• Granville shoots himself in the head after seeing his butterfly collection come to life.
  • Eaten Alive: James is eaten alive by hyenas. A Turkana baby is "born" dead and covered in maggots.
  • "Eureka!" Moment: Merrin realizes that the real possessed has been Sarah the whole time after finding Pazuzu's silhouette drawn on her wall and a photo of her wedding to Bession.
  • Everybody's Dead, Dave: Merrin and Joseph come out of the Church to find the British and Turkana forces massacred.
  • Evil-Detecting Baby: Merrin realizes that the exorcism has been unsuccessful when he sees that Joseph is still afraid of Sarah.
  • Evil Laugh: Pazuzu laughs when he first comfronts Merrin.
  • Family Theme Naming: Brothers James and Joseph.
  • Fantastic Catholicism: The Catholic Church deals in exorcisms, demon-hunting, curse investigations...
  • Fisher King: Evil version. As Pazuzu's influence grows outside the Church, the people, animals, and eventually the weather itself (in the form of a night sandstorm) become more dangerous.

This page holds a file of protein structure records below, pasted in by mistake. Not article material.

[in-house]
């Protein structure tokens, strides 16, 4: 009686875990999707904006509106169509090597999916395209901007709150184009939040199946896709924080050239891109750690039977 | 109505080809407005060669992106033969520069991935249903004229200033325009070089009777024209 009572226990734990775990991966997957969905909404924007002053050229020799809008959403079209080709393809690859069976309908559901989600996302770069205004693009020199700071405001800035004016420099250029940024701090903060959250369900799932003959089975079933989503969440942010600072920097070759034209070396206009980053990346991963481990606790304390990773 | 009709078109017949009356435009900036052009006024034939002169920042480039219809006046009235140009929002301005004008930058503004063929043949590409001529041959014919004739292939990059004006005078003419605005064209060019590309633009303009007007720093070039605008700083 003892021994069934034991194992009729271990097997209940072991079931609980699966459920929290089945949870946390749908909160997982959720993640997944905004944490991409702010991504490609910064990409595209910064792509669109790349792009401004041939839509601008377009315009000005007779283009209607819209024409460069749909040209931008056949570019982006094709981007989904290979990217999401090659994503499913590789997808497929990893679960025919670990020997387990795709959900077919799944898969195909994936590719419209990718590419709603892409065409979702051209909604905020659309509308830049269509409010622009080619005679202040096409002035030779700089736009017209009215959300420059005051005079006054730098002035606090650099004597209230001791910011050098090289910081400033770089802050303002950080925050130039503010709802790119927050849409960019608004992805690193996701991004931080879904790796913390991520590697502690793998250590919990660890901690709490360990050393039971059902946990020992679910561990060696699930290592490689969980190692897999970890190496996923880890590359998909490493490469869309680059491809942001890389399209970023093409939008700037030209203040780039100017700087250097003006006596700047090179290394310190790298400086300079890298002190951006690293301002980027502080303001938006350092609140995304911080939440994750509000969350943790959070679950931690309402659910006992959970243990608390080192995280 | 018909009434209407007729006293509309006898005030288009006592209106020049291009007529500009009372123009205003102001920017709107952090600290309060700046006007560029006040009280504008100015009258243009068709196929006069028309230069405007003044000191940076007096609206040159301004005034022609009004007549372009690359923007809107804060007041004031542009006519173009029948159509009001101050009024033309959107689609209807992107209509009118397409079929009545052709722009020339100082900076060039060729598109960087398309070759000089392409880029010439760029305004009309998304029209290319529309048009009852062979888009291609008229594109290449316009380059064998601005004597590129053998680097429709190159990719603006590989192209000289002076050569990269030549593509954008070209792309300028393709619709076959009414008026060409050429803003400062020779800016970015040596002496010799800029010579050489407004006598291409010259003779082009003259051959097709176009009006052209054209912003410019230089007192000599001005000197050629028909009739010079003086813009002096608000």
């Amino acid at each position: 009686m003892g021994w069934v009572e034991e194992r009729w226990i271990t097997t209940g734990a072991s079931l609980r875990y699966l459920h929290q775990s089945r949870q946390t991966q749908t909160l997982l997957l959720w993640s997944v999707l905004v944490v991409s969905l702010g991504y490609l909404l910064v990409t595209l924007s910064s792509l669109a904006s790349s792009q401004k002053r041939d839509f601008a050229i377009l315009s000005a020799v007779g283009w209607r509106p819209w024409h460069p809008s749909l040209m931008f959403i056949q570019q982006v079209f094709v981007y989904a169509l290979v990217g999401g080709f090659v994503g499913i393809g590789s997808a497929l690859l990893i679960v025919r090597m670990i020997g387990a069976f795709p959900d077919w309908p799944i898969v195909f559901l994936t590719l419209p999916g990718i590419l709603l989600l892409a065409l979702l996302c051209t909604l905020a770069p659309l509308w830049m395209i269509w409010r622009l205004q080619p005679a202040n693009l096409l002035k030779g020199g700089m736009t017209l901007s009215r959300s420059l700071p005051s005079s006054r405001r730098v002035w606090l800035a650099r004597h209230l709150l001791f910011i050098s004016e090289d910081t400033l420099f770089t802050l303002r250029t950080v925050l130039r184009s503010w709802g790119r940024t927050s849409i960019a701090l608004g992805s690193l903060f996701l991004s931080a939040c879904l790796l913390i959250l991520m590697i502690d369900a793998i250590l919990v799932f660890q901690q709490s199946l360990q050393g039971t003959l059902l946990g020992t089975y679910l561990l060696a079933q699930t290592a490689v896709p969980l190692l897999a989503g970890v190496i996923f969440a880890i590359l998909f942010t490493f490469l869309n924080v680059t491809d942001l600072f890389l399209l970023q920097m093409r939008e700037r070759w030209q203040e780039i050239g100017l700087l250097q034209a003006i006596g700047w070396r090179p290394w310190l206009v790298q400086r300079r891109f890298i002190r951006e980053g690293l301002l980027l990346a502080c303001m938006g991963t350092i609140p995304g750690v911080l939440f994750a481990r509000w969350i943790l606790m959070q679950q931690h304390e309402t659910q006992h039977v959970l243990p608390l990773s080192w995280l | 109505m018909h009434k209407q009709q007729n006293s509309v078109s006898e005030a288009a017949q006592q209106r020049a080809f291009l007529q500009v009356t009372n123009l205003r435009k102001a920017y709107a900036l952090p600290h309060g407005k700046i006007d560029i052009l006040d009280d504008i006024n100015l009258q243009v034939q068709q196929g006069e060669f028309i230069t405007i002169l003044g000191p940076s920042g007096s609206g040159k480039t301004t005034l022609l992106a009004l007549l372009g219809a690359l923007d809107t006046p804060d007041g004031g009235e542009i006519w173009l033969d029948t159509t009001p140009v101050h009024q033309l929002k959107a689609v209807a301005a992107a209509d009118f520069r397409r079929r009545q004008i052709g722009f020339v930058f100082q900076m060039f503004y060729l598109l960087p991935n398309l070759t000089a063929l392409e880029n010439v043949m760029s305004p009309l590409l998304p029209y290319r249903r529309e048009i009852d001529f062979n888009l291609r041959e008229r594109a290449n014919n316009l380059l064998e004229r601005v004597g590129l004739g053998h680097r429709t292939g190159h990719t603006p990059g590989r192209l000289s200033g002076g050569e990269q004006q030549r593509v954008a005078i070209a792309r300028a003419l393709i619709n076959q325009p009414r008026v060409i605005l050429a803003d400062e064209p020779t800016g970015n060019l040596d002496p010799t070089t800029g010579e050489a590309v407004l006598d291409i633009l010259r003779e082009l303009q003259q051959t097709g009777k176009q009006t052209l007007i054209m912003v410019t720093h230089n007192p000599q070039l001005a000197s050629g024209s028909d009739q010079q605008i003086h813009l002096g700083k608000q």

• Flies Equals Evil: Flies are present in places with higher density of demonic activity.
  • Foregone Conclusion: Merrin will survive and become a Catholic priest again so he will face Pazuzu again 30 years later.
  • Forgotten Fallen Friend: Sarah resumes flirting with Merrin almost as soon as she is told that Bession died. We later learn that he was her husband. And the time they were separated was just three weeks.
  • Go Mad from the Revelation: Bession, the original head archaeologist, was institutionalized after becoming the first man to enter the church in 1500 years.

    Tropes H-V 
  • Heinous Hyena: Hyenas are attracted to the digging site and grow restless as the movie goes on.
  • History Repeats:
    • Under Pazuzu's influence, an army goes crazy and its members kill each other until nobody is left. 1500 years later, the same happens again.
    • Pazuzu seems condemned to fight and be defeated by a young and old priest duo.
  • Holy Burns Evil: Merrin burns Pazuzu with holy water.
  • Hollywood Atheist: Merrin leaves the Church and implicitly stops believing after Nazis force him to choose ten people from a crowd to be executed, lest they all be killed. He regains his faith when he fights Pazuzu.
  • Hollywood Darkness: Merrin's single gas lamp is enough to light the whole interior of the church and the caverns beneath it.
  • Hollywood Tactics: Under Pazuzu's influence, the Turkana walk to and then charge the British trenches without even attempting cover.
  • Hope Spot: Sarah seems to recover from possession twice. The first time it's Pazuzu luring Merrin into false security, the second she starts bleeding from her skull and dies in Merrin's arms.